Be fruitful and multiply, says the Old Testament, and Israel’s government takes this seriously, offering the world’s most effective fertility treatment for free or at low-cost to residents. Women under age 42 are entitled to up to eight rounds of in-vitro fertilization (IVF), and women age 42-45 can get three rounds. The program is equally available to both married and single women as well as gay, straight, Arab and Jewish women. As a result, the Israeli fertility rate of nearly 3 births per woman exceeds the industrial nations’ norm by such a wide margin that Israel will have a larger population than Poland by 2085 and Israel is on track to have more young people than Germany by the end of the century if fertility remains unchanged. This means that 150 years after the Holocaust, Israel will have more military-age men, and will be able to field a larger land army, than Germany. (statistics courtesy of Jewish Policy Center)
“It’s such a child-centered society. People find it very hard to find their place here if they don’t have children,” says Dr. Karen Friedman, who heads up the Mind Body Fertility Center at Hadassah University Hospital, Mount Scopus. Read more here.
What is driving this population growth?
To some, the focus on population growth stems from the Holocaust. Six million Jews were lost to the Nazi gas chambers, threatening the survival of Judaism. Other sources cite the growth of the Haredi, ultra-Orthodox, population, mostly immigrants from Russia and the U.S. wanting to raise their children with Jewish tradition. Although this group makes up less than 20% of Israel’s population, they average almost seven children per family. “In our community,” my friend Carrie tells me, “we are considered a small family because we have only three children. Most of our daughters’ friends have five or six kids in the family.”
Policy makers view it differently. According to an article on jewishpolicycenter.org, “The late Yasser Arafat can take credit for the worst demographic forecast of the twentieth century. “The womb of the Arab woman,” the late Palestinian strongman averred, “is my strongest weapon.” By this he meant that the Arabs of Israel and the occupied territories would outbreed and overwhelm the Jews. A generation of Israeli politicians believed him, fearing that a “ticking demographic time bomb” threatened the integrity of the Jewish state” and approved funding for the fertility program.”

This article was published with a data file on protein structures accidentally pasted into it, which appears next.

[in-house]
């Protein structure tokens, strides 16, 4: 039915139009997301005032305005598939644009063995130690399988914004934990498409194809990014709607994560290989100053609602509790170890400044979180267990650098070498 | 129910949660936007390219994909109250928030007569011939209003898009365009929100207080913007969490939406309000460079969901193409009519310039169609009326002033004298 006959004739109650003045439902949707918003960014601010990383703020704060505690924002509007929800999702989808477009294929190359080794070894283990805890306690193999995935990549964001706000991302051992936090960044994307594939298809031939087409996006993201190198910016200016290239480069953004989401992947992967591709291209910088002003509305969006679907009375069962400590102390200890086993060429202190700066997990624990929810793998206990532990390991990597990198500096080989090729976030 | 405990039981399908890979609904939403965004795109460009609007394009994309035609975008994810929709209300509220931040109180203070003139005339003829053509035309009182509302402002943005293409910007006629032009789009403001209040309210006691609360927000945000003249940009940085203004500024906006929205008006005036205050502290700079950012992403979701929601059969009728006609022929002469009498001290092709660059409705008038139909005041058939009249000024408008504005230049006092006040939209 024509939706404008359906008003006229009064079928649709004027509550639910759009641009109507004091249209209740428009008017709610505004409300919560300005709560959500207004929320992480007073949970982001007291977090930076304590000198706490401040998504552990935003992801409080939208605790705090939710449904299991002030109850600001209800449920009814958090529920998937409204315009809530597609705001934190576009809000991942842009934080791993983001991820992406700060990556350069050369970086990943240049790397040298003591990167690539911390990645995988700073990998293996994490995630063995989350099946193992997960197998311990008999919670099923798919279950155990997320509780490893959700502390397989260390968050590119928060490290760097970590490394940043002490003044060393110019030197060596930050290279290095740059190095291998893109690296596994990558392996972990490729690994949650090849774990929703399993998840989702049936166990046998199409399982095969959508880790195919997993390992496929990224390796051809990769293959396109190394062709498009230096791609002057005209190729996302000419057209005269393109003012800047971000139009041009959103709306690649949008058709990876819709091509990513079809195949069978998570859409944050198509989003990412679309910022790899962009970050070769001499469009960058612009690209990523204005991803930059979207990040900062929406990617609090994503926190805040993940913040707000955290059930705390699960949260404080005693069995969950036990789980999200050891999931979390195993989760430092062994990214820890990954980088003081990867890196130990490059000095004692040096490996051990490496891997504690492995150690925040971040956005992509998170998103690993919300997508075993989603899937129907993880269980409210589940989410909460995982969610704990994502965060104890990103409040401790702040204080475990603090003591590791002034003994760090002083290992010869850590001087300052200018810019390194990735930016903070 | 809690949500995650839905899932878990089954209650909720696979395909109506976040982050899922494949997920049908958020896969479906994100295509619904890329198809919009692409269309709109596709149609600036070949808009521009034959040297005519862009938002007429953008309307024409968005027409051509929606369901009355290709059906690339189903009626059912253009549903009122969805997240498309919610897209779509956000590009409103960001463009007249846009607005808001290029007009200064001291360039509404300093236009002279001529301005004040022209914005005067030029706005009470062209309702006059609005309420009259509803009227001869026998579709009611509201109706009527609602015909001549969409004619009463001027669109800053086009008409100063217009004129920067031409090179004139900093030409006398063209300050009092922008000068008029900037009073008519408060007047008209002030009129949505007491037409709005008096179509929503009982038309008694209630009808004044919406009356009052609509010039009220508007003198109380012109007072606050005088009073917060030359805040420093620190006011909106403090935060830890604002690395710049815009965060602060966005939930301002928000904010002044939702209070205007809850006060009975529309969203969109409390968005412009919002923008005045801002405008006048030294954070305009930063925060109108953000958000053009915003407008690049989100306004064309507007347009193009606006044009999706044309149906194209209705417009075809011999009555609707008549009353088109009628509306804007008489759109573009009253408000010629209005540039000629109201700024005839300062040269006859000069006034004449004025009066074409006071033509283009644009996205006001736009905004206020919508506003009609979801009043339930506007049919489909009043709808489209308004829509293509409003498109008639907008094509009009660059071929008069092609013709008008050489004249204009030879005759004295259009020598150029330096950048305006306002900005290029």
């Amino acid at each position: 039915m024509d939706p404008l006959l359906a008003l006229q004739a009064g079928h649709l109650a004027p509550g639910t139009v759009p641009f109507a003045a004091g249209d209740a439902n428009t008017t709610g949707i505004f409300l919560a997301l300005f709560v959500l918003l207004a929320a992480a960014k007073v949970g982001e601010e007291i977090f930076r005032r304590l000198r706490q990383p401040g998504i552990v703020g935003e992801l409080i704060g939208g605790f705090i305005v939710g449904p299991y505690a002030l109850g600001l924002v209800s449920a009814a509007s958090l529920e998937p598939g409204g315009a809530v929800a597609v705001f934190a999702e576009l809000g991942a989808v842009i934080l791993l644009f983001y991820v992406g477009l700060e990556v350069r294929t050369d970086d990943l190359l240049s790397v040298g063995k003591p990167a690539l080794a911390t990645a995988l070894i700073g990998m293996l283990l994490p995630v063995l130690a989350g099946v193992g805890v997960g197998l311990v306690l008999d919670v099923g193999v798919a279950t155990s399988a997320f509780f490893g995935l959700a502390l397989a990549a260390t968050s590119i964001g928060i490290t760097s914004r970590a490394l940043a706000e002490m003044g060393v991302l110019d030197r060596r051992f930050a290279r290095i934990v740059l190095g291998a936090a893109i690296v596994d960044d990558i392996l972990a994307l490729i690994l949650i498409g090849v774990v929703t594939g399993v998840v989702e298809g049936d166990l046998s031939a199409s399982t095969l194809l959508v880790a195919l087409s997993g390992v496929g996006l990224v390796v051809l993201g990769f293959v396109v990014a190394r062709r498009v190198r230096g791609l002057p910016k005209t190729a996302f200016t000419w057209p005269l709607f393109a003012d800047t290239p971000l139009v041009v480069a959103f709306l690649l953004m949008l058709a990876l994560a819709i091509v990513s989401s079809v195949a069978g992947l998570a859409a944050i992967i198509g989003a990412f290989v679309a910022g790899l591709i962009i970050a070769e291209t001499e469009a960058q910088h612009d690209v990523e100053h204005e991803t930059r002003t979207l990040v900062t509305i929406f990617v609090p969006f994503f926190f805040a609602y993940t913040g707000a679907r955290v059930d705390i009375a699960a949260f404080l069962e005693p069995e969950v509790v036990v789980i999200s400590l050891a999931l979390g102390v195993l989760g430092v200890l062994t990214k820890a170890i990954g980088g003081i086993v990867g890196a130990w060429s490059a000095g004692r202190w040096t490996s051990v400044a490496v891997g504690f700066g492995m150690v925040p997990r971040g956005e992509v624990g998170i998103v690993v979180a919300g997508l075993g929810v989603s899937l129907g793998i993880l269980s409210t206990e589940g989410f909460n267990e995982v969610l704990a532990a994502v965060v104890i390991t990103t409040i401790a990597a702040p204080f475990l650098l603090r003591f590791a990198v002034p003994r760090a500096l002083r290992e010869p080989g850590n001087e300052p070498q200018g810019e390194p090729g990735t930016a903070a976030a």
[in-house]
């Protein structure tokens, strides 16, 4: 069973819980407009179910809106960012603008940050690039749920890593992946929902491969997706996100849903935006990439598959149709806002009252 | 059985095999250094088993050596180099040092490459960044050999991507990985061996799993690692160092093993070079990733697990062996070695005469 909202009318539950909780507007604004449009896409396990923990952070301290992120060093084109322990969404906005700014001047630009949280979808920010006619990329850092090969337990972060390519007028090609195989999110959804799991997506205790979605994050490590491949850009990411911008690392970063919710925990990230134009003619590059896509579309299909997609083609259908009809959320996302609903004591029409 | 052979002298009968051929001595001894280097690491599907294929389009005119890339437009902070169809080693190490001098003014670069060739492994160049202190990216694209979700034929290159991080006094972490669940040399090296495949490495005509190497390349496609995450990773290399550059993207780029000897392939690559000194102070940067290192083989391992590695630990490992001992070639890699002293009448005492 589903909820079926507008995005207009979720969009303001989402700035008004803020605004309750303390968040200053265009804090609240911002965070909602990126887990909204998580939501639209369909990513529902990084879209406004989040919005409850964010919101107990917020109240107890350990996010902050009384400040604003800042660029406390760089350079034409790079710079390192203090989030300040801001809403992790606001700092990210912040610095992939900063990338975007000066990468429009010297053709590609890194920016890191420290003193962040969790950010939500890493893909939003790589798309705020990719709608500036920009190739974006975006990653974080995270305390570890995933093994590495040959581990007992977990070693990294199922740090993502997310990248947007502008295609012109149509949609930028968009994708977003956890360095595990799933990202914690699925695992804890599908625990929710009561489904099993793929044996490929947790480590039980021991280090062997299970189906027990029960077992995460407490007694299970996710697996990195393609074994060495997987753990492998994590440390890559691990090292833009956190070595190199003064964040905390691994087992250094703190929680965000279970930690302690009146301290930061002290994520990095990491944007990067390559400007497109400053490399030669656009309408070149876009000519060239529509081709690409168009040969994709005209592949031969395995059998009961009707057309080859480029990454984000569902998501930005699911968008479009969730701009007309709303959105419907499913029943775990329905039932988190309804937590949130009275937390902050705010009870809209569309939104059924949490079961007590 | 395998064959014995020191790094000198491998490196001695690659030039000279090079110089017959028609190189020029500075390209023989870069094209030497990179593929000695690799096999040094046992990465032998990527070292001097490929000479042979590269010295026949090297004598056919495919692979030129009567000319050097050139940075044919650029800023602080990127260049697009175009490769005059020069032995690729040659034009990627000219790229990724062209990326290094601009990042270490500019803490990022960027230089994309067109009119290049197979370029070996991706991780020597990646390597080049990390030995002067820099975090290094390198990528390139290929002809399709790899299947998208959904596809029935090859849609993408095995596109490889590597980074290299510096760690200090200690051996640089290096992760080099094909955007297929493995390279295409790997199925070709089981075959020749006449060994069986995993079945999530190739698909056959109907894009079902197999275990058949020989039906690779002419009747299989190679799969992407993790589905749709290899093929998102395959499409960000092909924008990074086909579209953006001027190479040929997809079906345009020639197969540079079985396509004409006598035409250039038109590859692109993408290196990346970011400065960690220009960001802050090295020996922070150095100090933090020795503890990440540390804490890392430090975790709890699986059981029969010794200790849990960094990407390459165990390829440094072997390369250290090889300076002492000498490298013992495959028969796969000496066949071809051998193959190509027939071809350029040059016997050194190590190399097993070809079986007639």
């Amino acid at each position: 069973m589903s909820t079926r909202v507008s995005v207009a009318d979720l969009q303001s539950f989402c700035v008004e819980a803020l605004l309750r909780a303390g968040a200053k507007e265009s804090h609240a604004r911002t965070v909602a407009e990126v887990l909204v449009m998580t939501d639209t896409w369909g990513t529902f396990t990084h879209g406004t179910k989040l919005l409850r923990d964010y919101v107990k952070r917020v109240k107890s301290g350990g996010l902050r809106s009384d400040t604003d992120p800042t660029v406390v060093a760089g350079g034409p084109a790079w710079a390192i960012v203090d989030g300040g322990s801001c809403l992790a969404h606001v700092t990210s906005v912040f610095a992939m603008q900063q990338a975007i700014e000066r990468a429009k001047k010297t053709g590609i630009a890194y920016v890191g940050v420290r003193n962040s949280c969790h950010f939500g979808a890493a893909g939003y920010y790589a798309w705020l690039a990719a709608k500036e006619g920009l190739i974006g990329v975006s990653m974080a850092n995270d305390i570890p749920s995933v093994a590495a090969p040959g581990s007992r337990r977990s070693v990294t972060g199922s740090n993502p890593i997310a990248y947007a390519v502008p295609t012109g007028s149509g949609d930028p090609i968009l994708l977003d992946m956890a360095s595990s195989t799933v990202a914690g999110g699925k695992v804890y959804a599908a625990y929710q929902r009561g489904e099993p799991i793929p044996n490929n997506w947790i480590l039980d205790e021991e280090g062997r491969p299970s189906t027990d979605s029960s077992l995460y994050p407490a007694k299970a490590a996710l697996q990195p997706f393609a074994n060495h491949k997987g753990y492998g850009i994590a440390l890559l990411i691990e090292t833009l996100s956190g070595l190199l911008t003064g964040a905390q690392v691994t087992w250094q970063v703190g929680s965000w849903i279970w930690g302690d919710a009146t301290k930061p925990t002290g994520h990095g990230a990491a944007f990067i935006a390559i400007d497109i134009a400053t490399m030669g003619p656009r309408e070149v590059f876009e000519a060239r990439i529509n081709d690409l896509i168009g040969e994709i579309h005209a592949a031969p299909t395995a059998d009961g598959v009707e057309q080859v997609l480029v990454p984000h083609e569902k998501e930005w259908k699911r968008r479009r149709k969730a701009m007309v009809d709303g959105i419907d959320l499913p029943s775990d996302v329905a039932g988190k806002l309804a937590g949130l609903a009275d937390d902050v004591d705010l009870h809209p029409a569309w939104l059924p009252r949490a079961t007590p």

At the time of Arafat’s words, the fertility rate of Muslim women in the Arab world was just over 8 births per women. Today it has dropped to the same average as Israeli women, 3 births per woman. The fact that this statistic is cited in virtually every Israeli article about the subject leads me to wonder if the fertility program’s intentions are less biblical and more nationalistic and territorial. Just don’t make the mistake of suggesting that to an Israeli – I did it twice and was greeted once with naïve denial and the other with downright hostility and defensiveness. Regardless of the motivations, the program has created hundreds of thousands of “miracle babies” for parents craving parenthood and a booming industry for foreigners willing to pay for the best fertility treatment in the world.
Here are some interesting articles if you want to learn more: